7

7.3-1

7

### Applications of Trigonometry and Vectors

7.1

Oblique Triangles and the Law of Sines

7.2

The Ambiguous Case of the Law of Sines

7.3

The Law of Cosines

7.4

Vectors, Operations, and the Dot Product

7.5

Applications of Vectors

7.3-2

7.3

### The Law of Cosines

Derivation of the Law of Cosines ▪ Triangles (Cases 3 and 4) Triangle ▪ Solving SAS and SSS Heron’s Formula for the Area of a

7.3-3

1.1-3

Triangle Side Length Restriction In any triangle, the sum of the lengths of any two sides must be greater than the length of the remaining side.

1.1-4 7.3-4

### Derivation of the Law of Cosines

Let

ABC

be any oblique triangle located on a coordinate system as shown.

The coordinates of

A

are (

x

,

y

). For angle

B

, and Thus, the coordinates of

A

become (

c

cos

B

,

c

sin

B

).

7.3-5

### Derivation of the Law of Cosines (continued)

The coordinates of

C

are (

a

, 0) and the length of

AC

is

b.

Using the distance formula, we have Square both sides and expand.

7.3-6

Law of Cosines In any triangle, with sides

a

,

b

, and

c

1.1-7 7.3-7

Note

If

C

= 90 °, then cos

C

= 0, and the formula becomes the Pythagorean theorem.

1.1-8 7.3-8

Example 1

USING THE LAW OF COSINES IN AN APPLICATION (SAS)

A surveyor wishes to find the distance between two inaccessible points

A

and

B

on opposite sides of a lake. While standing at point

C

, she finds that AC = 259 m,

BC

angle

ACB

= 423 m, and measures 132 °40′. Find the distance

AB

.

7.3-9

1.1-9

Example 1

USING THE LAW OF COSINES IN AN APPLICATION (SAS)

Use the law of cosines because we know the lengths of two sides of the triangle and the measure of the included angle.

The distance between the two points is about 628 m.

7.3-10

1.1-10

Example 2

USING THE LAW OF COSINES TO SOLVE A TRIANGLE (SAS)

Solve triangle

ABC b

= 12.9 m, and

c

if

A

= 42.3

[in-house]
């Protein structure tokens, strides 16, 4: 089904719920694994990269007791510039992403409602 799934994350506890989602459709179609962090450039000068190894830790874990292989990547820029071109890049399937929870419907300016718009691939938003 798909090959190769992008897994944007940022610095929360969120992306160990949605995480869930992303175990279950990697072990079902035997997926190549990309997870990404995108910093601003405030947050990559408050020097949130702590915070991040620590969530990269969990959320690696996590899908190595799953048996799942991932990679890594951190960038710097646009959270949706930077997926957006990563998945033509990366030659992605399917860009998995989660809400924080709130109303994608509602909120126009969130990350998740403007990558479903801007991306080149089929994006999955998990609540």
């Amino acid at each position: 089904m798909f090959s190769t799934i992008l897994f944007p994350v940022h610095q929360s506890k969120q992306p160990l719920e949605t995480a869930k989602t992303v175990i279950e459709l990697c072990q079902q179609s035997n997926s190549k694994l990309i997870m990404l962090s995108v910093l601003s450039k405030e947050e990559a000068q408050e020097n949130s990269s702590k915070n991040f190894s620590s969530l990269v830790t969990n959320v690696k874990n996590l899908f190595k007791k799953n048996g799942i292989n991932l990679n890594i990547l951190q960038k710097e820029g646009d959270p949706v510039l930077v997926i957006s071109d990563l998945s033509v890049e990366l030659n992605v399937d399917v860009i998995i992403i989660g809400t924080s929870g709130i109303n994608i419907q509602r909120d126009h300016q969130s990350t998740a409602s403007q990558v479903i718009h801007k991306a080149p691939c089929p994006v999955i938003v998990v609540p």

= 15.4 m.

°,

B b

<

C

since it is opposite the shorter of the two sides and

c.

Therefore,

B

cannot be obtuse.

7.3-11

1.1-11

Example 2

USING THE LAW OF COSINES TO SOLVE A TRIANGLE (SAS) (continued)

Use the law of sines to find the measure of another angle.

≈ 10.47

1.1-12 7.3-12

Caution

If we used the law of sines to find

C

rather than

B

, we would not have known whether

C

is equal to 81.7

° or its supplement, 98.3

°.

1.1-13 7.3-13

Example 3

USING THE LAW OF COSINES TO SOLVE A TRIANGLE (SSS)

Solve triangle

ABC

if

a c

= 21.1 ft.

= 9.47 ft,

b

= 15.9 ft, and Use the law of cosines to find the measure of the largest angle,

C

. If cos

C

< 0, angle

C

is obtuse.

Solve for cos

C

.

1.1-14 7.3-14

Example 3

USING THE LAW OF COSINES TO SOLVE A TRIANGLE (SSS) (continued)

Use either the law of sines or the law of cosines to find the measure of angle

B

.

Now find the measure of angle

A

1.1-15 7.3-15

Example 4

DESIGNING A ROOF TRUSS (SSS)

Find the measure of angle

B

in the figure.

1.1-16 7.3-16

Four possible cases can occur when solving an oblique triangle.

1.1-17 7.3-17

1.1-18 7.3-18

Heron’s Area Formula (SSS) If a triangle has sides of lengths

a

,

b

, and

c

1.1-19 7.3-19

Example 5

USING HERON’S FORMULA TO FIND AN AREA (SSS)

The distance “as the crow flies” from Los Angeles to New York is 2451 miles, from New York to Montreal is 331 miles, and from Montreal to Los Angeles is 2427 miles. What is the area of the triangular region having these three cities as vertices? (Ignore the curvature of Earth.)

7.3-20

1.1-20

Example 5

USING HERON’S FORMULA TO FIND AN AREA (SSS) (continued)

The semiperimeter

s

is Using Heron’s formula, the area  is

7.3-21